Sunday, December 10, 2017

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Michele Goetz (’92) was appointed the new associate vice president and executive director of the SDSU Research Foundation last year. Michele Goetz (’92) was appointed the new associate vice president and executive director of the SDSU Research Foundation last year.
 


Getting to Know Michele Goetz

Michele Goetz (’92) traces the growth of research on Montezuma Mesa.
By Michael Price
 

Last year, San Diego State University alumna Michele Goetz (’92) was appointed associate vice president and executive director of the SDSU Research Foundation, which acts as the administrative and support arm of the university’s research activities. The foundation administers grants, contracts and scholarships awarded to SDSU faculty, staff and students, as well as supports researchers with direct funding for joint doctoral students, research equipment, project development and other uses. Goetz explained how she got started at SDSU and how the university compares then and now.

How did you first get your start as a grant and contract administrator at SDSU?

I started at the SDSU Foundation, as it was then called, in 1986 as a recent graduate from SDSU’s College of Business. As a student I was familiar with campus, but as an employee I gained a new perspective on how much goes into ensuring student success. I had worked at the Salk Institute for Biomedical Research while attending school, but had no idea at the time that there was research taking place at my own university. Although the volume of proposals and awards was still relatively small, it was growing rapidly under the vision of SDSU President Thomas B. Day.

How much has SDSU changed since then?

The university’s award volume in 1986 was $32 million. The foundation was housed in a collection of small houses and apartments located on the south edge of campus, and we had just invested in desktop computers with dual disc drives. This past year, researchers at SDSU submitted more than 1,000 proposals and received $130 million in awards. Total revenues have increased from $44 million when I began to $226 million now. The difference is not just in the dollar amount of awards or number of awards, but also in the breadth and scope of the types of activities funded, the increased collaborations and interdisciplinary nature of the research, and the strong support of research by the university.

What have been some of your proudest moments?

My proudest moments at SDSURF are not necessarily the big events, although there have been many initiatives that I am proud to have played a role in implementing. I really value those moments when I can see in some way that my actions have benefited a researcher, a staff member or a student.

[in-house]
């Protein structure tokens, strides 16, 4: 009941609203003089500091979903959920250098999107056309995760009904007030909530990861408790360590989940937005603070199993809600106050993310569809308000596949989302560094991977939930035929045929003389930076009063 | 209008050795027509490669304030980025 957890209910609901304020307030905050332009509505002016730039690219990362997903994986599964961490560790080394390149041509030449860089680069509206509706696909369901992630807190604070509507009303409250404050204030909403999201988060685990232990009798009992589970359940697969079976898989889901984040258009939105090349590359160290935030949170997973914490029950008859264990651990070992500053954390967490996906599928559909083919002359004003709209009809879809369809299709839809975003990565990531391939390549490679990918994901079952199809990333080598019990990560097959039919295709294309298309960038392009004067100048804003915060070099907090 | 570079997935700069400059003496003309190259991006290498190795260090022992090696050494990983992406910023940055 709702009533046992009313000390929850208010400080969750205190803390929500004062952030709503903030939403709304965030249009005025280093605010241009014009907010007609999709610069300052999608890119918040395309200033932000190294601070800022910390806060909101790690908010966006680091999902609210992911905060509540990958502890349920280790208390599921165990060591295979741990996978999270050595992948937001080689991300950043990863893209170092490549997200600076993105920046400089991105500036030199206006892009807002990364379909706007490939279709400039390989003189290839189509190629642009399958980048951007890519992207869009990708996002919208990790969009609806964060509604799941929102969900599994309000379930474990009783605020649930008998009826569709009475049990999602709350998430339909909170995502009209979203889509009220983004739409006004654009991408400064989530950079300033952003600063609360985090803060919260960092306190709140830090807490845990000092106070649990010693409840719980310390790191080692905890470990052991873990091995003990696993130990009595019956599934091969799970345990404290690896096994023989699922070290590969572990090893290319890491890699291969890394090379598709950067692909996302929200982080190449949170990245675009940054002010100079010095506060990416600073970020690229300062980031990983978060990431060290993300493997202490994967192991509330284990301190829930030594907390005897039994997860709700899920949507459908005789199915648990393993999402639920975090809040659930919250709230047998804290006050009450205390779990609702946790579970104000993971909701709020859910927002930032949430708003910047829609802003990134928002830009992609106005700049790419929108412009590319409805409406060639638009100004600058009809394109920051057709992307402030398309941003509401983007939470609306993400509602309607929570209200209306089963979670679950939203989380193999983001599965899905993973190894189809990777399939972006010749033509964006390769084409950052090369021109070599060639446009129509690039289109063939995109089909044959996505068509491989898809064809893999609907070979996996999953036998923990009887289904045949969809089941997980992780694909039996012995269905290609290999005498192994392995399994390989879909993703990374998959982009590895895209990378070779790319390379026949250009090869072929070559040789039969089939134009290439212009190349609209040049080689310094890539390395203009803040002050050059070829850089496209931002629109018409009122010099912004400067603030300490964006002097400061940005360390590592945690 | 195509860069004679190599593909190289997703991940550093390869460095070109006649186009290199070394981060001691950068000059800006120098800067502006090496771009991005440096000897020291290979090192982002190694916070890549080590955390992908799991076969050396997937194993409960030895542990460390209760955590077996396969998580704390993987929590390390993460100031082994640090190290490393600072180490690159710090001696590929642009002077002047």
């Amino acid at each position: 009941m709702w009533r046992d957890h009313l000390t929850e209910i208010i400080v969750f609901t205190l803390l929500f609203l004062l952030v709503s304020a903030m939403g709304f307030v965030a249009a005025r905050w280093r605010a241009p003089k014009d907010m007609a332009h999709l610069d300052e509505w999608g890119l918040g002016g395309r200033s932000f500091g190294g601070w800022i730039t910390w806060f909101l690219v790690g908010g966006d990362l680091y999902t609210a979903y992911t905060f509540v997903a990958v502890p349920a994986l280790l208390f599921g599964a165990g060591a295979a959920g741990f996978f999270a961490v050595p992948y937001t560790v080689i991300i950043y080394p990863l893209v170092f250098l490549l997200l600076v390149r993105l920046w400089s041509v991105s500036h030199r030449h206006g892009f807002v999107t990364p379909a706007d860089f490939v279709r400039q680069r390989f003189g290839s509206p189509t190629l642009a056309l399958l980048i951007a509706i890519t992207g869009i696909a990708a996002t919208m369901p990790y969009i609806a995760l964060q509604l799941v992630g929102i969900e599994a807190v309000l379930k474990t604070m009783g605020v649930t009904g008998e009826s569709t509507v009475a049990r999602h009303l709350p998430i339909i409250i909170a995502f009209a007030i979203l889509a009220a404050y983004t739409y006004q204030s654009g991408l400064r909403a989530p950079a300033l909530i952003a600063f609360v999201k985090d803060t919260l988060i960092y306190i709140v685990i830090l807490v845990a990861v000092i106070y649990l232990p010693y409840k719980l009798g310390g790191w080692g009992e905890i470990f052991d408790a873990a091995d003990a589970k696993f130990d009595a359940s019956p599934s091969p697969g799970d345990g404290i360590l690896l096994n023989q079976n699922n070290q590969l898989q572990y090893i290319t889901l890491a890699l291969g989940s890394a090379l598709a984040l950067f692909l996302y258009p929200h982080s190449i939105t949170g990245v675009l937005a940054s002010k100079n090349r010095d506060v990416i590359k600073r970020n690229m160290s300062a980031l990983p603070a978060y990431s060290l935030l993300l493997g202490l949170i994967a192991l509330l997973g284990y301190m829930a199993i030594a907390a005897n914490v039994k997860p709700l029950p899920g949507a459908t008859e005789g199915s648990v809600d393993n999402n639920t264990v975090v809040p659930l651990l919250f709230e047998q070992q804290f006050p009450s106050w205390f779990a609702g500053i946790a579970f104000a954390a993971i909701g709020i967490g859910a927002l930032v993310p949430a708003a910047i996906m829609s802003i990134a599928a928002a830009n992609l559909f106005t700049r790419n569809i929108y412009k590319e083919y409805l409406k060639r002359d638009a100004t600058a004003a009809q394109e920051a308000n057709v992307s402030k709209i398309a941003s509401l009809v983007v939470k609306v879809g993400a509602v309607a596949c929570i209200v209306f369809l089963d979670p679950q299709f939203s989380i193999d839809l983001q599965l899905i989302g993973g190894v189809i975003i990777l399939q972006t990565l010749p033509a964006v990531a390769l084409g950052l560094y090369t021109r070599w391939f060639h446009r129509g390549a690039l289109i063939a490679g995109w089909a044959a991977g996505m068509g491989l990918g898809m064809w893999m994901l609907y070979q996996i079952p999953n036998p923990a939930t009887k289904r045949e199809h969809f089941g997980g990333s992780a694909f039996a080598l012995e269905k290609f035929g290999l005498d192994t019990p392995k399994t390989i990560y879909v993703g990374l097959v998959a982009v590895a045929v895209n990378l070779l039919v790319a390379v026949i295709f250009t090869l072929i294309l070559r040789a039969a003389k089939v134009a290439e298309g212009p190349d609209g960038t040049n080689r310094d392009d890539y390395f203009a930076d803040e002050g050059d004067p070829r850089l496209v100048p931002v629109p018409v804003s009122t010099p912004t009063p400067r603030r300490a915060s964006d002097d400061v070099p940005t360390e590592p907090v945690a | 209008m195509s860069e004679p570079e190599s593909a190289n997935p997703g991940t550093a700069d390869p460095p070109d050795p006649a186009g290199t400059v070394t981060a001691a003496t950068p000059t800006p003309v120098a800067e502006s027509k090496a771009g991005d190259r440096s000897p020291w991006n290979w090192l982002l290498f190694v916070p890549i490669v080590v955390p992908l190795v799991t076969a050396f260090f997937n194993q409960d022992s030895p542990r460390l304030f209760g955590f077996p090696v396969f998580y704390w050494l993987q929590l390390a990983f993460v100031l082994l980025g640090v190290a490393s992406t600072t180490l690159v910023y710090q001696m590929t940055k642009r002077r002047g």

I met with a researcher this week as part of my efforts to solicit input on foundation services. He told me how happy he was at SDSU, that the space we provided accommodated his needs, his grant specialist was extremely competent and helpful and his students were obtaining valuable experience working on his projects. I left his office proud of our team and their efforts, which are contributing to the success of that researcher. I’m very proud of the team I work with and the can-do attitude they bring to their jobs, their focus on continuous improvement and their dedication to SDSU and the faculty, staff and students we support.

What motivates you in your work?

I am motivated by curiosity and a love of learning. I have a strong need to understand things for myself. I get satisfaction from solving problems and improving processes, and I enjoy helping others. As a result, I enjoy working in the academic community where the creativity of our faculty forces me to think creatively myself to find ways to support their efforts in a constantly changing regulatory environment.

Do you have any plans for the immediate future in your new role?

I have spent the past six months meeting with researchers, board members, foundation staff and other stakeholders and doing a lot of listening. Based on this input, I have implemented a restructuring of the foundation management team and have redirected resources to provide direct services to our researchers. We are also continuing to streamline and automate processes, enhance services and partner with Stephen Welter, our vice president for research, to improve the infrastructure needed to support and grow the research enterprise at SDSU.

In your words, how would you describe SDSU's strengths when it comes to competing for grants and contracts?

SDSU faculty continue to be very successful in obtaining funding in an increasingly competitive environment. Our faculty have excellent reputations and are at the cutting edge in their fields. They are extremely collaborative, and many of our proposals are submitted for interdisciplinary programs, community partnerships and involve students—all of which are appealing to funding agencies.

The other piece is the university’s commitment to research. Our president, vice presidents and deans are huge supporters of our researchers and the research infrastructure necessary to facilitate their work. Last year, for example, the university invested $2.5 million in research for areas of excellence, facilities improvement, and equipment and graduate fellowships.

I would say SDSU’s strengths lay in our distinguished faculty and our university’s support of research. I hope in a small way, our competent and dedicated staff at the research foundation help take some of the administrative burden off faculty so that we also can facilitate their work.